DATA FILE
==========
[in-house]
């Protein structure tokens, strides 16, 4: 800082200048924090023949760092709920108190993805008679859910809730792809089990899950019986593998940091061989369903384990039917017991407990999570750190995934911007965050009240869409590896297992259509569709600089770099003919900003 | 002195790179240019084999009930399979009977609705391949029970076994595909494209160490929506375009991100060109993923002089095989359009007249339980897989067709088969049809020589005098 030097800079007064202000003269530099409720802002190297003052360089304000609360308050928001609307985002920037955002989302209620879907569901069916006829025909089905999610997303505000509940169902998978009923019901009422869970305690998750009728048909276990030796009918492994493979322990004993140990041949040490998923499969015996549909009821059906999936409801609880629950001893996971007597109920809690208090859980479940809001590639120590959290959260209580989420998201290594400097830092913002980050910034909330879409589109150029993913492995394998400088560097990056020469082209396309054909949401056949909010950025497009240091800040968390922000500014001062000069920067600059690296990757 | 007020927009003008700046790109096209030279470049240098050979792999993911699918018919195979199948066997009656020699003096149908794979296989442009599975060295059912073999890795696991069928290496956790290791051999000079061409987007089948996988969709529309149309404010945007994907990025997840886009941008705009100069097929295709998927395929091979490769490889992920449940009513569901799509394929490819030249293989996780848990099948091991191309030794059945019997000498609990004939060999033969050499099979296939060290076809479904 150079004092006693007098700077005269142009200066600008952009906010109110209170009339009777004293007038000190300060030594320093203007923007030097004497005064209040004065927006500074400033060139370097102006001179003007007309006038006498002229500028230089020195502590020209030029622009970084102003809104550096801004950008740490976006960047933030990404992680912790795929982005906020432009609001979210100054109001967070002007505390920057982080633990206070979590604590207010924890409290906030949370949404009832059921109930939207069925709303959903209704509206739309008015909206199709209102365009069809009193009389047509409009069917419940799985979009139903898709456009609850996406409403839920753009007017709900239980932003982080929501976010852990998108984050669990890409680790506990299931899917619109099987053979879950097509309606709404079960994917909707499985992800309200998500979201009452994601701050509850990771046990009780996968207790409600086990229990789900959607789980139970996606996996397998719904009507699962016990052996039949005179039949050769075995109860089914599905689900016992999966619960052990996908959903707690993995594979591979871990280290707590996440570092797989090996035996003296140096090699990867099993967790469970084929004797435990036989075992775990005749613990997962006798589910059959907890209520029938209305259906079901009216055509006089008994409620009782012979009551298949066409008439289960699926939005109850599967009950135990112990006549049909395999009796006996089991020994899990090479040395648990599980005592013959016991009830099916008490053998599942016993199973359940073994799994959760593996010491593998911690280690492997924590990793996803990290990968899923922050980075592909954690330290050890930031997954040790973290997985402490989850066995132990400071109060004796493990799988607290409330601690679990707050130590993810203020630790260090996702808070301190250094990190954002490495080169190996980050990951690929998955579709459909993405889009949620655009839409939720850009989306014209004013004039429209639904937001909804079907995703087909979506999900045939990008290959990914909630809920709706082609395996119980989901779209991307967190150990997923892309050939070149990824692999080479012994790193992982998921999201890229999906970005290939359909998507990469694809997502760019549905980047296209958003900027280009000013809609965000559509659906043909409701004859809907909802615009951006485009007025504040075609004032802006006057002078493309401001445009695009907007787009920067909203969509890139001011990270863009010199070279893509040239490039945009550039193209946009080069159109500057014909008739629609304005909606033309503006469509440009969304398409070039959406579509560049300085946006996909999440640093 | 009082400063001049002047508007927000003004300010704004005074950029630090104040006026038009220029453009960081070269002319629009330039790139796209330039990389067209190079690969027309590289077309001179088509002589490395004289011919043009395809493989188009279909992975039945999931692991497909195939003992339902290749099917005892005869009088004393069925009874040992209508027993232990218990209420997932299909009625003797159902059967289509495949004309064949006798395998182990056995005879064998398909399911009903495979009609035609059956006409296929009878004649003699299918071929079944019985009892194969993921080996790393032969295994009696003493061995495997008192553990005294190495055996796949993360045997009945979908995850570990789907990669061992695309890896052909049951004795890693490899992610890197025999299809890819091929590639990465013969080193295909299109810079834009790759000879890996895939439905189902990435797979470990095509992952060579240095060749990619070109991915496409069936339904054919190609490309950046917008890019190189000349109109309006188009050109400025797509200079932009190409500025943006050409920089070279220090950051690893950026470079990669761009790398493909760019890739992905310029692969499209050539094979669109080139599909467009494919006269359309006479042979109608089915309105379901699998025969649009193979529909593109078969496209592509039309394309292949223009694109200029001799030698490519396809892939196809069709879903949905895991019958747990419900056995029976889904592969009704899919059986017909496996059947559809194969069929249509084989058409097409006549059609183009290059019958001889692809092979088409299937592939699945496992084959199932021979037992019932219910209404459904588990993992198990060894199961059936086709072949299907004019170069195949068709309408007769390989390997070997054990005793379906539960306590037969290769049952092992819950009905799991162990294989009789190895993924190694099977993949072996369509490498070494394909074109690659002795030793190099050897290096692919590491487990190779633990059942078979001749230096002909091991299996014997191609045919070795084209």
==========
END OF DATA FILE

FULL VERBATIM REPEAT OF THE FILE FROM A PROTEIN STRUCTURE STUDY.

[in-house]
């Protein structure tokens, strides 16, 4: 800082200048924090023949760092709920108190993805008679859910809730792809089990899950019986593998940091061989369903384990039917017991407990999570750190995934911007965050009240869409590896297992259509569709600089770099003919900003 | 002195790179240019084999009930399979009977609705391949029970076994595909494209160490929506375009991100060109993923002089095989359009007249339980897989067709088969049809020589005098 030097800079007064202000003269530099409720802002190297003052360089304000609360308050928001609307985002920037955002989302209620879907569901069916006829025909089905999610997303505000509940169902998978009923019901009422869970305690998750009728048909276990030796009918492994493979322990004993140990041949040490998923499969015996549909009821059906999936409801609880629950001893996971007597109920809690208090859980479940809001590639120590959290959260209580989420998201290594400097830092913002980050910034909330879409589109150029993913492995394998400088560097990056020469082209396309054909949401056949909010950025497009240091800040968390922000500014001062000069920067600059690296990757 | 007020927009003008700046790109096209030279470049240098050979792999993911699918018919195979199948066997009656020699003096149908794979296989442009599975060295059912073999890795696991069928290496956790290791051999000079061409987007089948996988969709529309149309404010945007994907990025997840886009941008705009100069097929295709998927395929091979490769490889992920449940009513569901799509394929490819030249293989996780848990099948091991191309030794059945019997000498609990004939060999033969050499099979296939060290076809479904 150079004092006693007098700077005269142009200066600008952009906010109110209170009339009777004293007038000190300060030594320093203007923007030097004497005064209040004065927006500074400033060139370097102006001179003007007309006038006498002229500028230089020195502590020209030029622009970084102003809104550096801004950008740490976006960047933030990404992680912790795929982005906020432009609001979210100054109001967070002007505390920057982080633990206070979590604590207010924890409290906030949370949404009832059921109930939207069925709303959903209704509206739309008015909206199709209102365009069809009193009389047509409009069917419940799985979009139903898709456009609850996406409403839920753009007017709900239980932003982080929501976010852990998108984050669990890409680790506990299931899917619109099987053979879950097509309606709404079960994917909707499985992800309200998500979201009452994601701050509850990771046990009780996968207790409600086990229990789900959607789980139970996606996996397998719904009507699962016990052996039949005179039949050769075995109860089914599905689900016992999966619960052990996908959903707690993995594979591979871990280290707590996440570092797989090996035996003296140096090699990867099993967790469970084929004797435990036989075992775990005749613990997962006798589910059959907890209520029938209305259906079901009216055509006089008994409620009782012979009551298949066409008439289960699926939005109850599967009950135990112990006549049909395999009796006996089991020994899990090479040395648990599980005592013959016991009830099916008490053998599942016993199973359940073994799994959760593996010491593998911690280690492997924590990793996803990290990968899923922050980075592909954690330290050890930031997954040790973290997985402490989850066995132990400071109060004796493990799988607290409330601690679990707050130590993810203020630790260090996702808070301190250094990190954002490495080169190996980050990951690929998955579709459909993405889009949620655009839409939720850009989306014209004013004039429209639904937001909804079907995703087909979506999900045939990008290959990914909630809920709706082609395996119980989901779209991307967190150990997923892309050939070149990824692999080479012994790193992982998921999201890229999906970005290939359909998507990469694809997502760019549905980047296209958003900027280009000013809609965000559509659906043909409701004859809907909802615009951006485009007025504040075609004032802006006057002078493309401001445009695009907007787009920067909203969509890139001011990270863009010199070279893509040239490039945009550039193209946009080069159109500057014909008739629609304005909606033309503006469509440009969304398409070039959406579509560049300085946006996909999440640093 | 009082400063001049002047508007927000003004300010704004005074950029630090104040006026038009220029453009960081070269002319629009330039790139796209330039990389067209190079690969027309590289077309001179088509002589490395004289011919043009395809493989188009279909992975039945999931692991497909195939003992339902290749099917005892005869009088004393069925009874040992209508027993232990218990209420997932299909009625003797159902059967289509495949004309064949006798395998182990056995005879064998398909399911009903495979009609035609059956006409296929009878004649003699299918071929079944019985009892194969993921080996790393032969295994009696003493061995495997008192553990005294190495055996796949993360045997009945979908995850570990789907990669061992695309890896052909049951004795890693490899992610890197025999299809890819091929590639990465013969080193295909299109810079834009790759000879890996895939439905189902990435797979470990095509992952060579240095060749990619070109991915496409069936339904054919190609490309950046917008890019190189000349109109309006188009050109400025797509200079932009190409500025943006050409920089070279220090950051690893950026470079990669761009790398493909760019890739992905310029692969499209050539094979669109080139599909467009494919006269359309006479042979109608089915309105379901699998025969649009193979529909593109078969496209592509039309394309292949223009694109200029001799030698490519396809892939196809069709879903949905895991019958747990419900056995029976889904592969009704899919059986017909496996059947559809194969069929249509084989058409097409006549059609183009290059019958001889692809092979088409299937592939699945496992084959199932021979037992019932219910209404459904588990993992198990060894199961059936086709072949299907004019170069195949068709309408007769390989390997070997054990005793379906539960306590037969290769049952092992819950009905799991162990294989009789190895993924190694099977993949072996369509490498070494394909074109690659002795030793190099050897290096692919590491487990190779633990059942078979001749230096002909091991299996014997191609045919070795084209």